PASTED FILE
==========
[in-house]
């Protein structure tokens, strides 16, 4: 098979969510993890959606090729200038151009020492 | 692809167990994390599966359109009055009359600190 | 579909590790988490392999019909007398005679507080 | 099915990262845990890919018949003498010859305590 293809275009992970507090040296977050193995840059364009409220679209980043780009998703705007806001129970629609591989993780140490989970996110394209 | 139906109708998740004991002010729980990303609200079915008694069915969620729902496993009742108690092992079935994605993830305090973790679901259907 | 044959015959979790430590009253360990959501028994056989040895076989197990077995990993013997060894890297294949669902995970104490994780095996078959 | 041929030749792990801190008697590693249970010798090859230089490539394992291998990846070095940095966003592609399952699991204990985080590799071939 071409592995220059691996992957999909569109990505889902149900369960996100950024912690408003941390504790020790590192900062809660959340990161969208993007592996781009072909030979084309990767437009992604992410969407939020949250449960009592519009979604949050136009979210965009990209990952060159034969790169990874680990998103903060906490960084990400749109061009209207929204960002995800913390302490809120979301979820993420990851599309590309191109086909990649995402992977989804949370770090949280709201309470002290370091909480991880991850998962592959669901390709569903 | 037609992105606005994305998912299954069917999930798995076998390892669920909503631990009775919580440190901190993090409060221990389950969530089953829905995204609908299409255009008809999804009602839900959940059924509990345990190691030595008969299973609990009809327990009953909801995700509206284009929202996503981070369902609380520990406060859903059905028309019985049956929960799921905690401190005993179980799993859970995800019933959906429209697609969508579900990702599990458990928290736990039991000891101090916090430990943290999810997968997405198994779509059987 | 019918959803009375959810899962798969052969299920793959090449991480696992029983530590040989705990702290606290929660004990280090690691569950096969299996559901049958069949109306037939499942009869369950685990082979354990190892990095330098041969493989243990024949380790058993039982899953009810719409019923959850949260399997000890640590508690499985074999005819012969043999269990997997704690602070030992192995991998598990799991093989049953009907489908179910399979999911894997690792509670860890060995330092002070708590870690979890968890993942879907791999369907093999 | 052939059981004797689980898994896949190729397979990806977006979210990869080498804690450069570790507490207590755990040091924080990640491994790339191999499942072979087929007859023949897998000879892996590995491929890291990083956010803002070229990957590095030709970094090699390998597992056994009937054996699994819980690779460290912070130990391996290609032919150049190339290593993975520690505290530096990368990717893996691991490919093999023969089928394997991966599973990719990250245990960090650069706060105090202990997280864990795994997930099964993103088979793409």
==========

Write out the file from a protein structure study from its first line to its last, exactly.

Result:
[in-house]
């Protein structure tokens, strides 16, 4: 098979969510993890959606090729200038151009020492 | 692809167990994390599966359109009055009359600190 | 579909590790988490392999019909007398005679507080 | 099915990262845990890919018949003498010859305590 293809275009992970507090040296977050193995840059364009409220679209980043780009998703705007806001129970629609591989993780140490989970996110394209 | 139906109708998740004991002010729980990303609200079915008694069915969620729902496993009742108690092992079935994605993830305090973790679901259907 | 044959015959979790430590009253360990959501028994056989040895076989197990077995990993013997060894890297294949669902995970104490994780095996078959 | 041929030749792990801190008697590693249970010798090859230089490539394992291998990846070095940095966003592609399952699991204990985080590799071939 071409592995220059691996992957999909569109990505889902149900369960996100950024912690408003941390504790020790590192900062809660959340990161969208993007592996781009072909030979084309990767437009992604992410969407939020949250449960009592519009979604949050136009979210965009990209990952060159034969790169990874680990998103903060906490960084990400749109061009209207929204960002995800913390302490809120979301979820993420990851599309590309191109086909990649995402992977989804949370770090949280709201309470002290370091909480991880991850998962592959669901390709569903 | 037609992105606005994305998912299954069917999930798995076998390892669920909503631990009775919580440190901190993090409060221990389950969530089953829905995204609908299409255009008809999804009602839900959940059924509990345990190691030595008969299973609990009809327990009953909801995700509206284009929202996503981070369902609380520990406060859903059905028309019985049956929960799921905690401190005993179980799993859970995800019933959906429209697609969508579900990702599990458990928290736990039991000891101090916090430990943290999810997968997405198994779509059987 | 019918959803009375959810899962798969052969299920793959090449991480696992029983530590040989705990702290606290929660004990280090690691569950096969299996559901049958069949109306037939499942009869369950685990082979354990190892990095330098041969493989243990024949380790058993039982899953009810719409019923959850949260399997000890640590508690499985074999005819012969043999269990997997704690602070030992192995991998598990799991093989049953009907489908179910399979999911894997690792509670860890060995330092002070708590870690979890968890993942879907791999369907093999 | 052939059981004797689980898994896949190729397979990806977006979210990869080498804690450069570790507490207590755990040091924080990640491994790339191999499942072979087929007859023949897998000879892996590995491929890291990083956010803002070229990957590095030709970094090699390998597992056994009937054996699994819980690779460290912070130990391996290609032919150049190339290593993975520690505290530096990368990717893996691991490919093999023969089928394997991966599973990719990250245990960090650069706060105090202990997280864990795994997930099964993103088979793409």